Now that the implementation of South Sudan’s shaky peace agreement has officially been delayed by six months, worries are mounting that a half year leaves enough time for things to go badly wrong in a country where suspicion between the warring parties runs deep.
All parties face immense challenges in putting in place a deal to end a five-year conflict that has killed almost 400,000 people, displaced millions, and left parts of the country famished.
Delaying the peace plan means that instead of a transitional power-sharing government being installed this month as stipulated by an agreement signed last September, opposition leader Riek Machar is now expected to return to the capital, Juba, in November to serve as President Salva Kiir’s deputy.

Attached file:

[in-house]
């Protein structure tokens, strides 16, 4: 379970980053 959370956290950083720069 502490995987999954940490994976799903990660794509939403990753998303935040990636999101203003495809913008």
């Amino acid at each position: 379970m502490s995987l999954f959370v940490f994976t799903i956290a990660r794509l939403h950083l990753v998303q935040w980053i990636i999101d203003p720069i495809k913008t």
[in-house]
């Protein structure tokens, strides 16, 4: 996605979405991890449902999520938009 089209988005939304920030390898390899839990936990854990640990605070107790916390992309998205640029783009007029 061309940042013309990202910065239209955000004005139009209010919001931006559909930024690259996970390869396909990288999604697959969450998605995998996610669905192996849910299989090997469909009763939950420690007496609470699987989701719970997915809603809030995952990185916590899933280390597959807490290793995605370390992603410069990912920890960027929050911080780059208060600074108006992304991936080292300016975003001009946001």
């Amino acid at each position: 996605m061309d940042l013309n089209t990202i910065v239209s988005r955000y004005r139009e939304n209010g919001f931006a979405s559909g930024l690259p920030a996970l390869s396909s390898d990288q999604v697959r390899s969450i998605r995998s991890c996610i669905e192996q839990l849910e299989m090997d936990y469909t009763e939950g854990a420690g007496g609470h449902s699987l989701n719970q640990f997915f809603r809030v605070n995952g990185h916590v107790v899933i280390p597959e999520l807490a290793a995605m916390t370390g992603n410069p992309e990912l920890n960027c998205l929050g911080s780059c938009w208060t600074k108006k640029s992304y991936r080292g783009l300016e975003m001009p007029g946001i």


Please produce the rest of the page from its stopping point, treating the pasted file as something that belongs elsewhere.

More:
While the international community has lauded the parties’ ability to come to a consensus over the postponement, it has warned that progress must be made over the next six months and that another delay is out of the question.
Meanwhile, South Sudanese are increasingly wary that the longer the fragile deal is delayed, the less likely it will be that peace will hold.
“I am not comfortable with the extension,” said William Magok, who is eager to leave his UN-protected displaced persons camp in Juba, where he has been living since 2013. “Now I am afraid to leave because if I go, maybe something bad will happen… I do not trust the government.”